‘New products in offing’

Health and motor continue to be the prime areas in case of the retail segment.

Written by Suneeti Ahuja | Published: January 19, 2009 12:59 am

With general insurers being given greater freedom by IRDA to design products,we are likely to see a slew of launches this year. Neelesh Garg,director-retail,ICICI Lombard General Insurance,spoke to Suneeti Ahuja about the products his company plans to launch.

•What is in store for retail customers in 2009?

Health and motor continue to be the prime areas in case of the retail segment. Both segments are expected to come up with a lot of innovative products this year. In motor,one product that might come in is zero depreciation. Today whenever there is a claim,certain amount is deducted first and the remaining is paid to the insured. Insurance companies deduct a percentage according to the tariff. With new products coming in,a person can pay higher premium and get zero depreciation clause entered into the contract.

•What are the other innovations you are looking at in motor insurance?

Today we have standardised products for everybody. So whether it is a taxi driver,who drives his vehicle a lot,or a conservative driver,who drives cautiously and mostly within the city,both pay the same amount of premium. We might see products that charge you different premiums depending on your usage.

We are also looking at products such as pay-as-you-drive. This will require a GPRS (global positioning radio system) device to be fitted in every car. This device will provide an insurance company with details like: average speed at which the driver drives; whether the car runs more in the city or on a highway; and so on. The insurance company will have data on the quality and quantity of drive and decide the premium accordingly. Companies in the US are already doing this. We are studying those models. Installation of these devices is also expected to bring down theft. This product is still on the drawing board. There is a cost attached with the device. Right now we are working out the economics between the manufacturer,financier,customer and insurer. Although this pay-per-mile kind of plan is still at the drawing board stage,we expect it to be launched within the next 12-18 months.

One of the things we foresee happening is standard deductibles that are part of the tariff. For example,a policy has a deductible clause of Rs 5,000. For every claim that arises,the first Rs 5,000 is borne by the insured. This will inculcate more discipline and will help in lowering premium rates.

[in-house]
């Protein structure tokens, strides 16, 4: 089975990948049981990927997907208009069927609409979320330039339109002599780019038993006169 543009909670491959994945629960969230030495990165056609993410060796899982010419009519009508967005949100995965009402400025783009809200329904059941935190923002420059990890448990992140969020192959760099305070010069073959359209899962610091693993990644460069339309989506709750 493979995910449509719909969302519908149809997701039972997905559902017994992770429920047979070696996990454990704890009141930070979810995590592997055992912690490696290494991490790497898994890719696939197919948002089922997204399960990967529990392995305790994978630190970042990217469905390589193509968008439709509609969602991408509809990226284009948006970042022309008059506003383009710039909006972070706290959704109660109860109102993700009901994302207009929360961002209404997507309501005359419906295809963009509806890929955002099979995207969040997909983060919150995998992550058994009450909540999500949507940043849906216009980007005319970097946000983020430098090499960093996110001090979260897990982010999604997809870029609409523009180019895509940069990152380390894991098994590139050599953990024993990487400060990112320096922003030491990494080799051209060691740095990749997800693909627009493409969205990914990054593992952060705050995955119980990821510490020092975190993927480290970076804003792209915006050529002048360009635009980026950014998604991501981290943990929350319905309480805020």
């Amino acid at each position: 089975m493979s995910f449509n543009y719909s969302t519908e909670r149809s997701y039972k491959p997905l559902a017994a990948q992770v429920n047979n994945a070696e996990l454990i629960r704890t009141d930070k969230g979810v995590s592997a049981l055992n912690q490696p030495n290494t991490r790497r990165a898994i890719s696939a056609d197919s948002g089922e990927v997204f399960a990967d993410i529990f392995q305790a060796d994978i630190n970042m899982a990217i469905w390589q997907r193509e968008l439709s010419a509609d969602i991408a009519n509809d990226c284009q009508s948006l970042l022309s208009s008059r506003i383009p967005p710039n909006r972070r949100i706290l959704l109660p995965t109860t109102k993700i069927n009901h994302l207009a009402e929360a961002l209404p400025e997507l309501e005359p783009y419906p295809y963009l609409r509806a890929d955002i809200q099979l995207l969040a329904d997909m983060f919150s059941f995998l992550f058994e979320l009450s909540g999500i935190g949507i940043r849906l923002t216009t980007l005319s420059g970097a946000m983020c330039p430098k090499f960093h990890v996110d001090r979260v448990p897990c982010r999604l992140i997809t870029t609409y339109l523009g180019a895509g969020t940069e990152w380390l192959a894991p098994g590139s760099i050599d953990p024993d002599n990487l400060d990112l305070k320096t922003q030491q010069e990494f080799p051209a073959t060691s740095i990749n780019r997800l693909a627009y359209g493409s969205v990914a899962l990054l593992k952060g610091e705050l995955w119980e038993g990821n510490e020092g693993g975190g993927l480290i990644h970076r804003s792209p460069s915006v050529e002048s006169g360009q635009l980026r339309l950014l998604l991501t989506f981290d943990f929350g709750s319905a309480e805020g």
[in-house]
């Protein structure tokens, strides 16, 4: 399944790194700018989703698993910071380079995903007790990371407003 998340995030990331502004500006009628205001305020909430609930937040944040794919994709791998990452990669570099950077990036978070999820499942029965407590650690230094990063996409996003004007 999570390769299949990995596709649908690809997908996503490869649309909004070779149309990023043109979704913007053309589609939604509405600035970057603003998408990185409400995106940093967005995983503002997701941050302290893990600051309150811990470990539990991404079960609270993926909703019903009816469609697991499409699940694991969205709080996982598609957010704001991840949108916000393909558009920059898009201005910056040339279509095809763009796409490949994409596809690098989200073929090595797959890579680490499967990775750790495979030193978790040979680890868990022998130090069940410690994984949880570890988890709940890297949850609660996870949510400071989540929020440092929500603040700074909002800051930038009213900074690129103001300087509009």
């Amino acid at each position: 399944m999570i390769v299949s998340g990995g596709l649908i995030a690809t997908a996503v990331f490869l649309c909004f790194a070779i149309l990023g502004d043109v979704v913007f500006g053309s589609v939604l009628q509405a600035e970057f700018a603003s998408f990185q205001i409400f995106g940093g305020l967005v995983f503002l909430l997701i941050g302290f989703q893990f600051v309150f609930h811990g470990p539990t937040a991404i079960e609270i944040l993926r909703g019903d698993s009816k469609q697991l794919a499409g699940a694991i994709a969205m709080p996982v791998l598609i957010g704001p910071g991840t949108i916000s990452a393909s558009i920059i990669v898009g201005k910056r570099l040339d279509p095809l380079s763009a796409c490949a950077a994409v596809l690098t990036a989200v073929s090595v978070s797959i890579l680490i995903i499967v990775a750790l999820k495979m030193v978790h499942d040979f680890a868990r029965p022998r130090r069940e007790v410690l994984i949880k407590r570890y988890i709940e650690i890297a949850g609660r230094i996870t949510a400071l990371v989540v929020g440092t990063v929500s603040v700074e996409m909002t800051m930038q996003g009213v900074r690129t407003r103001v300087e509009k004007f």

•Often hospitals charge an insured patient more compared with one who is not insured. What is ICICI Lombard doing to check this practice?

Personally,I think what will change such practices is penetration. The amount of billing paid by insurance companies is very little right now. Out of the total health care spends of the country,insurance does not pay too much — just 1-2 per cent. When penetration increases and insurance billing becomes significant,this equation will change.

Third Party Administrators (TPAs) play an important role in health insurance. Although their number is huge,their service levels are low. Sometimes,hospitals and patients complain about delayed payments from TPAs. We have set up an in-house TPA and have a large setup in Hyderabad. We expect this to improve service levels.

•Have you blacklisted hospitals that indulge in such malpractices?

We haven’t blacklisted anyone yet. However,we are in the process of identifying a preferred network of hospitals.

•How about health insurance? Are you working on new policies there?

Some amount of penetration exists in motor insurance because it is mandatory. Health insurance penetration,on the other hand,has miles to go. Here,we are developing a top- up plan. The cost of treatment is rising. Usually people in the organised sector depend on the cover provided by their employer,which is usually for Rs 50,000 to Rs 2 lakh. Through this plan,the insured can top up their insurance cover. In the case of an eventuality,first the employer’s cover comes into effect and then the top-up one.

•What are the other concerns in health insurance?

Right now the focus of the insured is on emergency reimbursement: a large population is interested in getting reimbursements when a medical emergency happens. Nobody is talking about preventive measures. Health insurance is seen as a requirement for people who reach 40-50 years of age. We plan to introduce plans that encourage customers to build a history at a younger age,and to take preventive steps. This could take the form of giving incentives to customers who do 100 hours of gyming every month.

•What are your plans for senior citizens?

In travel,we already have a plan — salt and pepper — for senior citizens. The entry age is 70 years. In health space we are working on a plan and will file it with IRDA (Insurance Regulatory and Development Authority) soon. We are in the process of working out the specifications.

•According to IRDA,ICICI Lombard’s premium collection dipped sharply in November and December.

There has been an overall slowdown. Market conditions,like low vehicle sales,have affected our business as well. Premium rates for fire and engineering have crashed. However,according to year-to-date figures,we have registered a growth of more than 5 per cent and retained our market share. Yes,the focus of the industry is on a robust bottomline. We are trying to use more technology and trying to make optimum use of current resources. u

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